A vegan diet is as good for humans’ health as it is for animal welfare. There is no nutritional need for humans to eat any animal product; all our dietary needs, even as infants and children, are best supplied by a meatless diet. The American Dietetic Association notes that a vegetarian diet reduces the risk of many chronic degenerative diseases and conditions, including heart disease, cancer, obesity, hypertension, and diabetes.
Animal Products Lead to Heart Disease
Cardiovascular disease is the number one health problem in the U.S., accounting for nearly 1 million heart attacks annually and 2,150 deaths each day. Because we now know what causes heart attacks, we can prevent them. In many studies, researchers have found that higher levels of cholesterol are linked to a greater risk of having a heart attack. For every 1 percent reduction in your LDL cholesterol level, your risk of coronary heart disease drops by 1 percent.
Thanks to the dedicated efforts of the meat, dairy, and egg industries, many Americans still believe that animal products are necessary for good health. One of the largest studies on lifestyle and health found that heart disease mortality rates for lacto-ovo-vegetarian males was only one-third that of meat-eating men.4 The British Medical Journal published findings from a study concluding that lifelong vegans have a 57 percent reduced risk of death from heart disease.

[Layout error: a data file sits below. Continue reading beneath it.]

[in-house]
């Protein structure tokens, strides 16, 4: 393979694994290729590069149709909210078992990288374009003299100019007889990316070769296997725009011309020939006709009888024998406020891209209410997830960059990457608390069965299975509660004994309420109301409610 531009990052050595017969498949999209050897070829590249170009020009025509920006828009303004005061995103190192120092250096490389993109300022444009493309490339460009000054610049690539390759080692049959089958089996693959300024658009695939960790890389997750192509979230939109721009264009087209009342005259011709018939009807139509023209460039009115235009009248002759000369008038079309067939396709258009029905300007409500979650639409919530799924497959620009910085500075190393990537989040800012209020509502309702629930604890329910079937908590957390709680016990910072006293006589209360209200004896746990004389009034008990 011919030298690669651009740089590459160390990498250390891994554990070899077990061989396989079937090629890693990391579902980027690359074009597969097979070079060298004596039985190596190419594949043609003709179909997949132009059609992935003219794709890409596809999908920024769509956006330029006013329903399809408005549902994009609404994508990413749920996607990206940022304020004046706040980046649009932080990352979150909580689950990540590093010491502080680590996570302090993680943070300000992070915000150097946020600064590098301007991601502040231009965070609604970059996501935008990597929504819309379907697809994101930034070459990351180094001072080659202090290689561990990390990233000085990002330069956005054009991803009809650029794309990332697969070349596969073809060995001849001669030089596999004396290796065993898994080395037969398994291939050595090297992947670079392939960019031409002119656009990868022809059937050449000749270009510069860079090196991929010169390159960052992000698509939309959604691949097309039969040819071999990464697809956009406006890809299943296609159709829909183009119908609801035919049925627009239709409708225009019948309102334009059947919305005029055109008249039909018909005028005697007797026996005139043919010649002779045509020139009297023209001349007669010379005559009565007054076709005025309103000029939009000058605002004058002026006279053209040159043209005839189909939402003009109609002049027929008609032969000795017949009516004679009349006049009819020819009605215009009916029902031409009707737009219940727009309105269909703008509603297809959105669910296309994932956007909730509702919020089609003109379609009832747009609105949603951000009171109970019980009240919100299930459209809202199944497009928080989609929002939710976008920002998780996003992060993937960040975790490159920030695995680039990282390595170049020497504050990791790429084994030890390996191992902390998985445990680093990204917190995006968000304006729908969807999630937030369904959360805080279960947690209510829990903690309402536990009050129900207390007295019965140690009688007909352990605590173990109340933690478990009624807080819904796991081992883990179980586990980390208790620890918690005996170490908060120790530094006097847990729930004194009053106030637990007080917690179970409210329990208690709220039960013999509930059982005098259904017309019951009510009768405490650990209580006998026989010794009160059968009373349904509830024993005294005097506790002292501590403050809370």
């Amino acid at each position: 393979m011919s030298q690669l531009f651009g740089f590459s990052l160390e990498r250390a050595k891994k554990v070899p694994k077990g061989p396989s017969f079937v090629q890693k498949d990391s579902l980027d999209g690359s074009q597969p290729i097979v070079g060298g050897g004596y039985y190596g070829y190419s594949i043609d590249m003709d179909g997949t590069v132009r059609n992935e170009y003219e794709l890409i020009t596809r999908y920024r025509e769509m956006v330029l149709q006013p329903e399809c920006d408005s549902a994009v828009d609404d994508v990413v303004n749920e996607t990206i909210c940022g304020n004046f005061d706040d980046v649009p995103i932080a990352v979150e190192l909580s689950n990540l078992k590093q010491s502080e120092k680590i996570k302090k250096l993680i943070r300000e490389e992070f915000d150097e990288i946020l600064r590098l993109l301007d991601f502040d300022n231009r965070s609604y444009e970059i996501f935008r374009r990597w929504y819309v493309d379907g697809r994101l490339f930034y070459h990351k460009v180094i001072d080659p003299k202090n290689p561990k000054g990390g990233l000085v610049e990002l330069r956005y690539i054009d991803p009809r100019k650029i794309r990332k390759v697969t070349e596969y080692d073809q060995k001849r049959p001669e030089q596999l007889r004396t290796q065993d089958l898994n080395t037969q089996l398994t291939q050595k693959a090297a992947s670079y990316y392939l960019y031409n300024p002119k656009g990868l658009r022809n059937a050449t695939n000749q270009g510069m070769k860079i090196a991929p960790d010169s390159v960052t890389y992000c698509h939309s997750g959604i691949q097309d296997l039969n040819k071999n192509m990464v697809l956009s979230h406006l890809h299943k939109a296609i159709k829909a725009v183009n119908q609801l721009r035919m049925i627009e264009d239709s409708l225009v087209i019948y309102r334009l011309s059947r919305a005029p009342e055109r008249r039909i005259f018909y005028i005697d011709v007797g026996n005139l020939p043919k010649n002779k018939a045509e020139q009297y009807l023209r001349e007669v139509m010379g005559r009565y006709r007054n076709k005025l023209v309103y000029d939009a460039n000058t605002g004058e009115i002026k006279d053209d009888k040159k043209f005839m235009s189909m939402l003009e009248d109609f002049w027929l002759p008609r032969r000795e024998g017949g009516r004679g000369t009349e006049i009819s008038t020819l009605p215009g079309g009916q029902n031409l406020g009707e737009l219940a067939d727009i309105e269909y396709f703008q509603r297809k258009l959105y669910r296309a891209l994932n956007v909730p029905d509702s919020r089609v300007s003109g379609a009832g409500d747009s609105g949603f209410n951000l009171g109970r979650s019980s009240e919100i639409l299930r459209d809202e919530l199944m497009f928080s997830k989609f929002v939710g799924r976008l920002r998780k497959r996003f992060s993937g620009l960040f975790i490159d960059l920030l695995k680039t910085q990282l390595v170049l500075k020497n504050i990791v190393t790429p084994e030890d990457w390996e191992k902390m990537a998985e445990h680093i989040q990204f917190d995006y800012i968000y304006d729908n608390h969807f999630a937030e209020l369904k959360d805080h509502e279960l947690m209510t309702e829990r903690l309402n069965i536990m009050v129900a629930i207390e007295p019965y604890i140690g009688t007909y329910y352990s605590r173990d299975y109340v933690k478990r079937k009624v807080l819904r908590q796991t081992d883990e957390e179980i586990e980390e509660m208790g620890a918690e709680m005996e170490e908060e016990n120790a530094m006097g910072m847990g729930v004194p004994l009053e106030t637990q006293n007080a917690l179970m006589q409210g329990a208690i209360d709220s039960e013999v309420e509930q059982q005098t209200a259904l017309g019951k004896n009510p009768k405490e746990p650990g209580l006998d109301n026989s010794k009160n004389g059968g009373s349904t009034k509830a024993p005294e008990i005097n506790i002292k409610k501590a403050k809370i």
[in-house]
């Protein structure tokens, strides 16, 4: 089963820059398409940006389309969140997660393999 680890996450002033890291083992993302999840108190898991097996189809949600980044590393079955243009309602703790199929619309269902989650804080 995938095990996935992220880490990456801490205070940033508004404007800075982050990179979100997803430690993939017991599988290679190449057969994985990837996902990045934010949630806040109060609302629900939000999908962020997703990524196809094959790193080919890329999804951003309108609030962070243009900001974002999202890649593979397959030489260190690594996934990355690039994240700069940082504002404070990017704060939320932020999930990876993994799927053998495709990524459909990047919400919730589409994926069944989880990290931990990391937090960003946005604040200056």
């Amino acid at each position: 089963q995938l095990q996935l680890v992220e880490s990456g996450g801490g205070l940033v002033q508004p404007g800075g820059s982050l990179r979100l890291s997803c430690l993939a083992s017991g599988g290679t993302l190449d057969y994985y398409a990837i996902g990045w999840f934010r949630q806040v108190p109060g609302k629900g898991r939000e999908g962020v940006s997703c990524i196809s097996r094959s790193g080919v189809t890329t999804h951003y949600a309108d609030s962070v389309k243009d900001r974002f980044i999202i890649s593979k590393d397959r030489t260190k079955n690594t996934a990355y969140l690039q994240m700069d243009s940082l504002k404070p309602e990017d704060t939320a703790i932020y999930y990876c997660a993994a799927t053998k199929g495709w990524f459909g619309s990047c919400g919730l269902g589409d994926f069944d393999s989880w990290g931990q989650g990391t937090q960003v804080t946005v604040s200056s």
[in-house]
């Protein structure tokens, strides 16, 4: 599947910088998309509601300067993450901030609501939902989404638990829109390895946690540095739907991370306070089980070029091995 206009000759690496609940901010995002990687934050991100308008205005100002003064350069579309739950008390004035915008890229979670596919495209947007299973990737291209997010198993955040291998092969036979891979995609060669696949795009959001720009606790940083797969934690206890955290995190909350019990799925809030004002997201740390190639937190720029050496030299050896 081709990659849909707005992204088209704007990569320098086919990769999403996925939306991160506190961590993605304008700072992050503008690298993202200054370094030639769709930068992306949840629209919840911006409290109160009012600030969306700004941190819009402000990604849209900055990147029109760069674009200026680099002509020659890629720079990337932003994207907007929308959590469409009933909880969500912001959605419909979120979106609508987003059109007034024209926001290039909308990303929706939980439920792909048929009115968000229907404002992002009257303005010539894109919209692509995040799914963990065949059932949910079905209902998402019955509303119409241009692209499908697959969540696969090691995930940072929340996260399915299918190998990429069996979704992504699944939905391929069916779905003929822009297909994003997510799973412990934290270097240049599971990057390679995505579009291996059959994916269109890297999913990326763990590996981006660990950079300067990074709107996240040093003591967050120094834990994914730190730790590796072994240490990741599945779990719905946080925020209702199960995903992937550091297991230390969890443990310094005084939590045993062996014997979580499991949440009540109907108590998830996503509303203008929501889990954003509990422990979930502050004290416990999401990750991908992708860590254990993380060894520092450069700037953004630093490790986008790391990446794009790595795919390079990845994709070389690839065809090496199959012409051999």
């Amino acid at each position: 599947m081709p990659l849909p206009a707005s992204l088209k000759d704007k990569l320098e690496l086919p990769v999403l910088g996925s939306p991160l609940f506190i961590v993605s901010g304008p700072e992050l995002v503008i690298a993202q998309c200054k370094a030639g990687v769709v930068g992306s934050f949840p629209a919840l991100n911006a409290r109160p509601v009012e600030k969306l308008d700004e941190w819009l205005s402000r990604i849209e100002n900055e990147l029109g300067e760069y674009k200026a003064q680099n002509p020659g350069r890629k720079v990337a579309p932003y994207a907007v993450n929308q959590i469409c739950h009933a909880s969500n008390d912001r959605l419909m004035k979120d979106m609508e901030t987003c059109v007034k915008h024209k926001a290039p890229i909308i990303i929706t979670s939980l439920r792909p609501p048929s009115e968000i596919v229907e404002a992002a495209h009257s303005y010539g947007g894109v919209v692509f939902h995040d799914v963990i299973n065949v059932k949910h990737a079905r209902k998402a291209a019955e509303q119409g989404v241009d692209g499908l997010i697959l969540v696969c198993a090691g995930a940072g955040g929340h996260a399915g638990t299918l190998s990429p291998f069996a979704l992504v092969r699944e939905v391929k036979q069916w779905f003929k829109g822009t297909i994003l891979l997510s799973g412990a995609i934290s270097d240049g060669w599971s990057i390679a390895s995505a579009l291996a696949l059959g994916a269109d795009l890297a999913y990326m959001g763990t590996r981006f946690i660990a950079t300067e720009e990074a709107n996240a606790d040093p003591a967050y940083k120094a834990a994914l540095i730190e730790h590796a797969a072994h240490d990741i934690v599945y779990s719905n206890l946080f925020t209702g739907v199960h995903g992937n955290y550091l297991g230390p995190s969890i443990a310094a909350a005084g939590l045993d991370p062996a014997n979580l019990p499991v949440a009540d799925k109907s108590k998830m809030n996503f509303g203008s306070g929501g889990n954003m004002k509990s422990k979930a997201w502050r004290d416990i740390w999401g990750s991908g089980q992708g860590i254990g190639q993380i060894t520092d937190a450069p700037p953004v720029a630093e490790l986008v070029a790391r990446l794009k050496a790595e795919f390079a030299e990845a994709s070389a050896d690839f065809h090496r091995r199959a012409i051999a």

Plant foods contain no cholesterol, whereas meat, eggs, and dairy products contain large amounts of cholesterol and saturated fat. Also, the high fiber content of a vegan diet (meat, dairy products, and eggs are devoid of fiber) helps “wash away” excess cholesterol in your digestive tract.
A vegan diet can even reverse damage already done. When Dr. Dean Ornish put patients with coronary artery disease on a low-fat vegan diet combined with moderate exercise and relaxation techniques, he found that they reversed the buildup of plaque in their arteries.